Letting it all hang out
Proverbs 29 is the last chapter of Solomon’s proverbs in the Book of Proverbs. Proverbs 30 and 31 contain proverbs of some other people and we’ll look at those tomorrow.
Each of these chapters has literally been a collection of random proverbs. They have not been ordered into themes and there has been quite a lot of repetition. This is one of those books that was not written to be read as a whole form beginning to end. It’s a book for dipping in and out of. For taking a proverb here and a proverb there and letting it sit with you and take root in your soul.
One thing I love about Proverbs is the sense of application. These proverbs are not just to be read. That is pointless. They are meant to be applied. They are meant to change our attitudes toward other people. They are meant to change our lives.
And the two main themes of this chapter that stand out to me? Leadership and Parenting.
When good people run things, everyone is glad,
but when the ruler is bad, everyone groans. v2
A leader of good judgment gives stability;
an exploiting leader leaves a trail of waste. v4
A gang of cynics can upset a whole city;
a group of sages can calm everyone down. v8
When a leader listens to malicious gossip,
all the workers get infected with evil. v12
Leadership gains authority and respect
when the voiceless poor are treated fairly. v14
When degenerates take charge, crime runs wild,
but the righteous will eventually observe their collapse. v16
It takes more than talk to keep workers in line;
mere words go in one ear and out the other. v19
Everyone tries to get help from the leader,
but only God will give us justice. v26
That’s not just the bigwigs, you know. Not just the world leaders and leaders of political parties and church leaders and Chief Executives. That’s everyone in any capacity of leadership. That’s everyone. That includes you. Every leader of every committee, family, friendship group, team, Facebook group, project…as I say, everyone.
Wise discipline imparts wisdom;
spoiled adolescents embarrass their parents. v15
Discipline your children; you’ll be glad you did—
they’ll turn out delightful to live with. v17
I don’t know about you, but I’m not finding this as straightforward as it sounds.
And a final verse for consideration –
A fool lets it all hang out;
a sage quietly mulls it over. v11
I’ve always been very honest. Far too honest, some would say. To be honest, I’ve always been driven by the thought that if you really knew me, you would’t like me. So therefore I need you to know it all, so that you can choose whether to stick around any more and I don’t have to worry about you finding something out that would cause you to reject me.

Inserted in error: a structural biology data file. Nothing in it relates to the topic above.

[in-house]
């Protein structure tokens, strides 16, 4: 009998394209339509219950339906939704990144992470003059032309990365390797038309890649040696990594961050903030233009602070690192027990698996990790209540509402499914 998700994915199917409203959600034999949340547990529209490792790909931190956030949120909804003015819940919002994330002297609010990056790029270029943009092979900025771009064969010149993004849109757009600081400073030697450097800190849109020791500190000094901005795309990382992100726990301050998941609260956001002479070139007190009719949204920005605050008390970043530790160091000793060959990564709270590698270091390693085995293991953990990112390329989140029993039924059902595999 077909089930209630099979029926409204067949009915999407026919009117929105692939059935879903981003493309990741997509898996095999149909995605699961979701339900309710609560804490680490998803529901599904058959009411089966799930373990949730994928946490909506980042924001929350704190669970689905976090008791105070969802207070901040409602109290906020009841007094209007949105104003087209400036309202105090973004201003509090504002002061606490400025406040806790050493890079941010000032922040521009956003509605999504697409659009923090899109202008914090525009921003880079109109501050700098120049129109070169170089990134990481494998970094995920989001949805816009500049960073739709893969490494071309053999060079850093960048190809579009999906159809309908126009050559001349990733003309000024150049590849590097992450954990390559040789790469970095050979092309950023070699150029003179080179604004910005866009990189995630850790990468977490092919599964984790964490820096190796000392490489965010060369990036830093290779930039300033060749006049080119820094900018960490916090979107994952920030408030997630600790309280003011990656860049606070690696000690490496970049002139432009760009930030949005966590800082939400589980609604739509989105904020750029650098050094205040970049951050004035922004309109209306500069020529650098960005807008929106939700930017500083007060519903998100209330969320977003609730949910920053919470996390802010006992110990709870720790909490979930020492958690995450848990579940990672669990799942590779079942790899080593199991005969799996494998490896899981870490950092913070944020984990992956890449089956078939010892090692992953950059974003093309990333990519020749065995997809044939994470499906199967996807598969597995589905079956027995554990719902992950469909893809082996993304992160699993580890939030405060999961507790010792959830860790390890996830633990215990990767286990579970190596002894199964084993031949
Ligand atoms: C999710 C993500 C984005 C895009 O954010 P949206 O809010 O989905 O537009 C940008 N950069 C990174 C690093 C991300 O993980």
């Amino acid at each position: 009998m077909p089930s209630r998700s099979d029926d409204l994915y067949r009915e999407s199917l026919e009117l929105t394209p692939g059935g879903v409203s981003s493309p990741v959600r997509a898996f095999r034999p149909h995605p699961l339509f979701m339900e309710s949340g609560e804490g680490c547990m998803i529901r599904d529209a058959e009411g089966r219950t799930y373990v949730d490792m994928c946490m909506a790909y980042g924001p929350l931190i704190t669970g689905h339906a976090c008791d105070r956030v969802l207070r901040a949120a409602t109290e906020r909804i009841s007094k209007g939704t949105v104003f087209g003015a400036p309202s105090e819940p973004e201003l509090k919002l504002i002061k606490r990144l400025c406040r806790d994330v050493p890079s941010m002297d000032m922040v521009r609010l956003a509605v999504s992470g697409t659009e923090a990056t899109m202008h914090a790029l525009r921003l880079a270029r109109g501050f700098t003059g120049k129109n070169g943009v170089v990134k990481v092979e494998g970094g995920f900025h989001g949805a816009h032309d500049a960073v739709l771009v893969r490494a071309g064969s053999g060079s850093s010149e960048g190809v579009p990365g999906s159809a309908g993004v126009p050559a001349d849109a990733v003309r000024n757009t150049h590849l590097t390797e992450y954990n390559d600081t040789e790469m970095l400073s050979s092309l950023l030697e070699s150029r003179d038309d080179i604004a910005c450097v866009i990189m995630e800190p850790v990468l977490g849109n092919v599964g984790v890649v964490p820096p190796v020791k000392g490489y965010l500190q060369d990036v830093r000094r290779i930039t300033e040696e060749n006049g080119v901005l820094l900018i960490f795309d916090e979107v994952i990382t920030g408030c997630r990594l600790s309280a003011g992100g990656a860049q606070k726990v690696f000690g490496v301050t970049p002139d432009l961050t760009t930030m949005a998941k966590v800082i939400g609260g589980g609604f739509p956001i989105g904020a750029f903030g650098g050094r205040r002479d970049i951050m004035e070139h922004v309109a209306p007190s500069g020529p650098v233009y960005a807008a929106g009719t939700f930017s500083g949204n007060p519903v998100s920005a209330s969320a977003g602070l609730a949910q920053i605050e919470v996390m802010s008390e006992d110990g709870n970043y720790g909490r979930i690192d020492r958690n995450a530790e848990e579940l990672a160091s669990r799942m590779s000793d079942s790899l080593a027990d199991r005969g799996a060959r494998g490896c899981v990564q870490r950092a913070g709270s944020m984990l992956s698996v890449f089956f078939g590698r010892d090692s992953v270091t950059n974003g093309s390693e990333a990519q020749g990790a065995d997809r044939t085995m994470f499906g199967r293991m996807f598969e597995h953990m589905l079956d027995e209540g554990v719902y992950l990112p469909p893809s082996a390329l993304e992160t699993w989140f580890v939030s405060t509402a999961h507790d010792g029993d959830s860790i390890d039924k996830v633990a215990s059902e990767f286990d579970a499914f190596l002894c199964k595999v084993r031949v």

So yes, I wear my heart on my sleeve. I don’t hide what I’m thinking or feeling. And on one level, it’s working well for me. A work colleague remarked the other day how impressed she is with my ability to be myself, the real me, in every situation I find myself in. I always bring myself, not some edited version of me.
But when is too much too much?
Is it too much at 18 to give a testimony in a church meeting about my difficulties at home, which leads to a row with my Dad about ‘airing our dirty laundry in public’?
Is it too much to be completely open with our adopted children about the fact they are adopted?
Is it too much to write honestly about the difficulties I have had as a parent and to trust people to be supportive ad not judgemental?
Is it too much to write the novel I had within me, believing that readers would not judge the author on the behaviour of the characters?
Is it too much to be honest in my Facebook posts about my struggles with negativity?
Is it too much to tell my husband exactly what I think of some of the things he does or doesn’t do with a view to improving our life together?
Is it too much to give an honest critique of a performance when asked ‘How was it?’ and risk offending, rather than just saying it was lovely?
Is it too much to give an honest answer when asked ‘How are you?’, when all people wanted to hear was ‘Fine’?
I don’t know. As my friend Joe is fond of saying, we all have lines and our lines are all different. Sometimes yes, I have gone too far. I have crossed the line.
So I cannot tell you what to do. What to say. How much to say. Who to share with. That is the essence of wisdom. Working it out for yourself.
And I guess that is the point of this verse. It’s about a deliberate working out. Not just letting it all hang out. That’s just lazy. That requires no thought. We just say whatever we want, whenever we want, regardless of the consequences. That’s not right at all.
I think sharing and being honest is really, really important, but there’s a right time and a right place. There’s a right way.
Wisdom is working out what that right way is.